Defense Technology Monitor No. 91

Related Categories: Military Innovation; Missile Defense; China; Europe; Israel

Russia, China, and Iran have been developing offensive hypersonic weapons for several years now, posing growing challenges for traditional missile defense systems designed to intercept missiles that follow ballistic trajectories. In response, like its U.S. counterparts, Israel's Rafael defense conglomerate is currently developing a hypersonic missile defense system named "Sky Sonic." While specifics on the new system have been scant so far, the technology reportedly has been in development for three years. The development, in turn, is being spurred by real world events. Namely, the war in Ukraine has showcased the need for robust missile defenses to defend against rockets and unmanned drones, and Israel's defense industry sees hypersonic defense as providing necessary protection for the Jewish state as well as expanded opportunities in the European market. The "Sky Sonic" announcement was made ahead of the Paris Air Show, a prominent forum to showcase state-of-the-art defense sector systems. (Jerusalem Post, June 14, 2023) 

At long last, Israel's vaunted Iron Dome missile defense system is available at sea (see Defense Technology Monitor no. 24 for additional information). According to the Israeli Ministry of Defense, the sea-based Iron Dome variant, known as C-Dome, has successfully completed a battery of tests and been deployed on the country's Sa'ar 5 corvettes. Similar to the land-based version, the platform is designed to counter drones, cruise missiles, and rockets. Reportedly, "the success of the tests is another significant milestone in the array's development to counter existing and future threats in various combat arenas." (Breaking Defense, June 7, 2023) 

Artificial Intelligence (AI) technology is advancing quickly, but is it lucrative? MIT's Sloan Management Review and the Boston Consulting Group recently found that only 11% of companies harnessing AI have reaped the appropriate financial dividends. Apparently, AI isn't living up to all the hype. The problem, it appears, is "nature versus nurture." According to the report, when AI is developed in a heavily controlled environment in the same manner as traditional software, it is much less capable when deployed in the real world. The authors of the study cite ChatGPT and Tesla software as the model for allowing AI systems to mature the way you would a child, allowing the program to learn from mistakes with constant correction in the feedback loop. These systems are constantly evolving and learning from real world data — though the authors caution that guardrails are necessary for proper development. (Fortune, June 14, 2023)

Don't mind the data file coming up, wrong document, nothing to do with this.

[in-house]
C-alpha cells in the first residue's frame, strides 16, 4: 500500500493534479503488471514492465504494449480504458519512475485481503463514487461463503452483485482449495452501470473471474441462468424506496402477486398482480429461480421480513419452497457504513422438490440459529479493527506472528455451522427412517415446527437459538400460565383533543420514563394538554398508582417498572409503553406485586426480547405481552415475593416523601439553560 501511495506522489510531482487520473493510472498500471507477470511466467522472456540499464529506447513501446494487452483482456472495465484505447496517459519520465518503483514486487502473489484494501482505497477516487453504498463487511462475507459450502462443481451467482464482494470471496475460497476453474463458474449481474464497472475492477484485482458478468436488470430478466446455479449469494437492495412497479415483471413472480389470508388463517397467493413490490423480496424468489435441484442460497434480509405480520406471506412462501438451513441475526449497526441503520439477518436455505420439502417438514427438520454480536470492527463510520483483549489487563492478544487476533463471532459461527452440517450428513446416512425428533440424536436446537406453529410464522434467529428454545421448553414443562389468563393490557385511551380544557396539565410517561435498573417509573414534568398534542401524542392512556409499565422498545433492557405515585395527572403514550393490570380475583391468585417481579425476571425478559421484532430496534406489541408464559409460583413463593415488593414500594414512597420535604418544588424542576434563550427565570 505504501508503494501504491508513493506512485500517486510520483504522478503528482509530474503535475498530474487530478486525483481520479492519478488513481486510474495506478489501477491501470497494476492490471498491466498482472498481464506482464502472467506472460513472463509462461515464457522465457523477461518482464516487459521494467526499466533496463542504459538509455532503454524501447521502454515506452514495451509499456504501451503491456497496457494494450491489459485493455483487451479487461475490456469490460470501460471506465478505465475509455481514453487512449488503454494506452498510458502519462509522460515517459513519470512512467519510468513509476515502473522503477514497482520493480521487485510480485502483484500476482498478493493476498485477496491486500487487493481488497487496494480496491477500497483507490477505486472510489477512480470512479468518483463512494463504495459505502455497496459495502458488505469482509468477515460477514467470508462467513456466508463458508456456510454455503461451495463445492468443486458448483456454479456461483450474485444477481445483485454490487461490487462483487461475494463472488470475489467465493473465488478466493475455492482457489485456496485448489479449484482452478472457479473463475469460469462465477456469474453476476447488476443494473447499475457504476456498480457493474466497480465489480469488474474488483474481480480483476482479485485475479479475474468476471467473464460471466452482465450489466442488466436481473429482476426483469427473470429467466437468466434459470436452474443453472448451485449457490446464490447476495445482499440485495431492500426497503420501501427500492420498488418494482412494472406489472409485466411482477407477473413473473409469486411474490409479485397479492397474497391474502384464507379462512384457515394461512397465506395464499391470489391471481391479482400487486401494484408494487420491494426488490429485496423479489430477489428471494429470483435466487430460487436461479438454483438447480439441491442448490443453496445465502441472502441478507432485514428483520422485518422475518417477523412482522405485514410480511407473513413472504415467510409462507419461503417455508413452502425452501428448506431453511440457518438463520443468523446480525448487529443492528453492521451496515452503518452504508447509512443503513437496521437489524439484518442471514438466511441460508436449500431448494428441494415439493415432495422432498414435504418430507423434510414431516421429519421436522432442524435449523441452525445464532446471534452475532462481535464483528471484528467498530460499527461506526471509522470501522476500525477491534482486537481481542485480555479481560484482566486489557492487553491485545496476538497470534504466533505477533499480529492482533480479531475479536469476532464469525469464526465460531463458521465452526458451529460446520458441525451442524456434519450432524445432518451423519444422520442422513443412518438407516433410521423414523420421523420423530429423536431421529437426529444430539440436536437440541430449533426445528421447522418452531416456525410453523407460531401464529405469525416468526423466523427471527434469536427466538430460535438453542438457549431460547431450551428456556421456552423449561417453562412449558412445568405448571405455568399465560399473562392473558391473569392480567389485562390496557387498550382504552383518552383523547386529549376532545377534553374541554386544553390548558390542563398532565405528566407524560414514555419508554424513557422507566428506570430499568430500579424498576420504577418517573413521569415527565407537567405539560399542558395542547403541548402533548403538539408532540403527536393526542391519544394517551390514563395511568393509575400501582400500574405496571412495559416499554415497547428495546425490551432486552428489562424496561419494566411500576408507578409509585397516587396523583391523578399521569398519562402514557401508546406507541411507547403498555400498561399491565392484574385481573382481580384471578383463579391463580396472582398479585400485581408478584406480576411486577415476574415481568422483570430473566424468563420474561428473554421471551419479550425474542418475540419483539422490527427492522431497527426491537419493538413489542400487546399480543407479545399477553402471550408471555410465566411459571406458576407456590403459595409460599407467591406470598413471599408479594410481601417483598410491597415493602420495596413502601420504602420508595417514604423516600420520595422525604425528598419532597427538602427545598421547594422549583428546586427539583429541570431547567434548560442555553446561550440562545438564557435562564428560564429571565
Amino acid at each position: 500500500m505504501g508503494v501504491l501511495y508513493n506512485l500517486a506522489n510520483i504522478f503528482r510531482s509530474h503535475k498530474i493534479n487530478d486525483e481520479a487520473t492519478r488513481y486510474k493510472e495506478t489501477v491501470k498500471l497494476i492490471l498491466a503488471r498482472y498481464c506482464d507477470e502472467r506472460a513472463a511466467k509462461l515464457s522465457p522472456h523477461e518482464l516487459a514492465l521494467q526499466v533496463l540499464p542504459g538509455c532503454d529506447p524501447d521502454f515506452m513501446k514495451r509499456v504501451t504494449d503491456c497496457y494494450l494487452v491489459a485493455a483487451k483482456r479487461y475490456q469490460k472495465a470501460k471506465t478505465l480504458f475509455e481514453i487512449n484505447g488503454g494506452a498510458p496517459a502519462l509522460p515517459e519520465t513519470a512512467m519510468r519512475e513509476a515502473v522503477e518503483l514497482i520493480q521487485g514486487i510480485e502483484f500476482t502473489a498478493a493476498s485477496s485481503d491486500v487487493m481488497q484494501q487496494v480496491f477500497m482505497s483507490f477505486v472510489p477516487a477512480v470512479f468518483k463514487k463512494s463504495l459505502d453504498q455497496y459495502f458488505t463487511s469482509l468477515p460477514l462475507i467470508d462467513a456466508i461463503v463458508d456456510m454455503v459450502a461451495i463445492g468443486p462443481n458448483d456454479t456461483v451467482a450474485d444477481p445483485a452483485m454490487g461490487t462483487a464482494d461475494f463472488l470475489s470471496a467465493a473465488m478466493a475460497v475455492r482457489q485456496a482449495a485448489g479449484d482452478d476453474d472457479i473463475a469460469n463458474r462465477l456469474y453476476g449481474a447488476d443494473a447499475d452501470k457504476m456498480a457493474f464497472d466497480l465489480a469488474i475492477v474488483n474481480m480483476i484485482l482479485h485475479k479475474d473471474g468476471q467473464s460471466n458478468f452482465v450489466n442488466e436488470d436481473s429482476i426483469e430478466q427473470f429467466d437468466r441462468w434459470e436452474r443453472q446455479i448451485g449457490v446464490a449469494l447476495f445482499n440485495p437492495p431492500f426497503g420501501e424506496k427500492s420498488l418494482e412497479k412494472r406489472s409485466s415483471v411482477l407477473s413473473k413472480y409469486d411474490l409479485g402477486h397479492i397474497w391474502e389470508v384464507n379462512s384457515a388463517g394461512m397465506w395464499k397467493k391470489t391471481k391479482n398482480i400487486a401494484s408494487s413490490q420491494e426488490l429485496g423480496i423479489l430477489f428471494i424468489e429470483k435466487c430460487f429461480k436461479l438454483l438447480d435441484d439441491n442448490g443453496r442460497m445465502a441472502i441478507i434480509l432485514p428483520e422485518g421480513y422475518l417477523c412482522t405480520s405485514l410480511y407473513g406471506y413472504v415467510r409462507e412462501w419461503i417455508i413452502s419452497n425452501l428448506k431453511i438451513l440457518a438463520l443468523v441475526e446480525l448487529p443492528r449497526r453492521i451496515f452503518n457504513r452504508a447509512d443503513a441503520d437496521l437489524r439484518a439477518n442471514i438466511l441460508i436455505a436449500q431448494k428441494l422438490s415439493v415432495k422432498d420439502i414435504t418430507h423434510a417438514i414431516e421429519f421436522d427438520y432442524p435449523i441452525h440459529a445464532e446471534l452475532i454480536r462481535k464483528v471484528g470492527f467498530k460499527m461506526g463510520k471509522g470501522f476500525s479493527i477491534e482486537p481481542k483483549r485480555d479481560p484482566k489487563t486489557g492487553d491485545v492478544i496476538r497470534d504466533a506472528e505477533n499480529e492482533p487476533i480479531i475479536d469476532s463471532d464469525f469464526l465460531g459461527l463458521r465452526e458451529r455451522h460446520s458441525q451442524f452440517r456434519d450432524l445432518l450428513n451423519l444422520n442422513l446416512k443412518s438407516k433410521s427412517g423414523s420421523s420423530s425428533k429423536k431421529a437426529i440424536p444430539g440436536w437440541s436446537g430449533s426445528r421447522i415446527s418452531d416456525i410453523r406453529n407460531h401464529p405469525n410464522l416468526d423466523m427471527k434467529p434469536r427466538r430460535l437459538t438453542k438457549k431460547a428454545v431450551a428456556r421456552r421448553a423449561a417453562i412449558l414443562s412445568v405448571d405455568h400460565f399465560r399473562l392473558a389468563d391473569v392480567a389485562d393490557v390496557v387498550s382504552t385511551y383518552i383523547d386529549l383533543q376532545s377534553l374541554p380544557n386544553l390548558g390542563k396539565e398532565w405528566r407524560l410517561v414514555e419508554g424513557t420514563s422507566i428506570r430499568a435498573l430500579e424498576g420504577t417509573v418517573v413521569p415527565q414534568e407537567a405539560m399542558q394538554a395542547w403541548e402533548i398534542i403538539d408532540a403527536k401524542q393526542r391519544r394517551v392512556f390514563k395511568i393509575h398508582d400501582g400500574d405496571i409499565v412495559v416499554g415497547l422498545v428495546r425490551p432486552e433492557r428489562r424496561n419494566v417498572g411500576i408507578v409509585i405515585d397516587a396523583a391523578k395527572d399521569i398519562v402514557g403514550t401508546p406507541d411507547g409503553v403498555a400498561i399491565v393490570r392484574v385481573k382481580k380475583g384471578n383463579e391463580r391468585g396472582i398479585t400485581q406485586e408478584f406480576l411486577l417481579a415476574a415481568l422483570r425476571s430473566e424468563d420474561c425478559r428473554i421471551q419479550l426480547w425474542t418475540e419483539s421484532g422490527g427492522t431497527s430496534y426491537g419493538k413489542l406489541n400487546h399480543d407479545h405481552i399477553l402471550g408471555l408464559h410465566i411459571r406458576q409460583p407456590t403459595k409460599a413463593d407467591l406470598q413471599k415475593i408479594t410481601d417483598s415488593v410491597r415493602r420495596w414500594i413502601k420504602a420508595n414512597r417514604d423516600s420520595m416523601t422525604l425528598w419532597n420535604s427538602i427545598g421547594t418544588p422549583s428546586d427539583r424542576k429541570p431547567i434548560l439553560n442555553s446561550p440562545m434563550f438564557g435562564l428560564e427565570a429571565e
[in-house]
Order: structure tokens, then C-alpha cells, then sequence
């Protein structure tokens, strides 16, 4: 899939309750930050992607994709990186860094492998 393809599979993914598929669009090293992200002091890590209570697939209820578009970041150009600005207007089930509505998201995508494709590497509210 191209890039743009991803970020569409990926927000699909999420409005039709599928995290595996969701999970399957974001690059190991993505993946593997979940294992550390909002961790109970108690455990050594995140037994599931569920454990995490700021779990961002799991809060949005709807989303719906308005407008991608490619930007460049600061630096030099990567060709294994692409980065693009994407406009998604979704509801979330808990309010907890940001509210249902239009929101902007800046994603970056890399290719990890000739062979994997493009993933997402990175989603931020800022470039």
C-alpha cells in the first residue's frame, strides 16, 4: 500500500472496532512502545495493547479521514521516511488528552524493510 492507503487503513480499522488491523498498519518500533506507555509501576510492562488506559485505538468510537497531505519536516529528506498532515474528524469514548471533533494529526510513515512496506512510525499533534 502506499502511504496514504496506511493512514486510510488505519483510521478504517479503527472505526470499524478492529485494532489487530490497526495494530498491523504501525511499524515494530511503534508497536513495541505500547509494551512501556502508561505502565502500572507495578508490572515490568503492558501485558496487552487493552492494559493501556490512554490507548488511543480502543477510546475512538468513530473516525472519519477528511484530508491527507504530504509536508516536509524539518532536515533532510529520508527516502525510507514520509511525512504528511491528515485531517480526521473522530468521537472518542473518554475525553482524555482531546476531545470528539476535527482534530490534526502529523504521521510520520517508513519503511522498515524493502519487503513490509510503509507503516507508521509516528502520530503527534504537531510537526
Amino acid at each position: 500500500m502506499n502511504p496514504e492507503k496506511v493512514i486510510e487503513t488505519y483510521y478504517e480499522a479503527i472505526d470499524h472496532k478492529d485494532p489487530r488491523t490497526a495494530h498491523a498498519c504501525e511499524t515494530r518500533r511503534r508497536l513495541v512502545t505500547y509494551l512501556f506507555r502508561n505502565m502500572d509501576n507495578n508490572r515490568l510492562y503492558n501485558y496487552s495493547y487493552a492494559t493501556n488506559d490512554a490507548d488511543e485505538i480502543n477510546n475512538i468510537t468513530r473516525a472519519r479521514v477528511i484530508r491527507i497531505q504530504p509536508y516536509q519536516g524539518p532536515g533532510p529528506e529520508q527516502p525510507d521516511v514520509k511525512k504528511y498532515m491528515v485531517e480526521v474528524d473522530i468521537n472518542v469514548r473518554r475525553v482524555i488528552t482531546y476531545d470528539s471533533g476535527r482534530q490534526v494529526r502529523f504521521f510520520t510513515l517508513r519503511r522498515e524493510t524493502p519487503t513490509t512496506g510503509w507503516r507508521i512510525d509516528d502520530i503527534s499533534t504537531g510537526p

The Royal Navy is hoping for a big upgrade as it looks to add quantum sensors to its fleet. Specifically, the service hopes to counter recent advancements in nuclear submarine technology, particularly the stealthiness of naval craft. Here, British officials say, quantum technology could serve as an equalizer, with quantum sensing being able to identify and locate enemy submarines with high precision in nanoseconds. (see Defense Technology Monitor no. 85 for additional reference). Several companies, including Fujitsu, Toshiba, and BT, among others, are now working on numerous applications for quantum technology and the UK is hoping to capitalize on their research. (The National News, June 14, 2023) 

In the hunt for defenses against hypersonics, directed energy weapons are generally thought of as a cost-effective solution. However, China may have changed the calculus with something as simple as a coat of paint. Chinese researchers at the Beijing Institute of Technology have reportedly developed a low-cost industrial resin mixture, boron phenolic resin (BPR), which can guard drones and missiles from directed energy attack. According to a peer-reviewed study, researchers found that in directed energy tests of the resin, "over time, white material appeared in the ablated area of BPR-1, but the heat impact area remained relatively intact with no obvious peeling or damage to the coating." If accurate, the breakthrough is particularly damaging to the U.S., given that China is a mass producer of BPR and the substance is inexpensive. (South China Morning Post, June 12, 2023)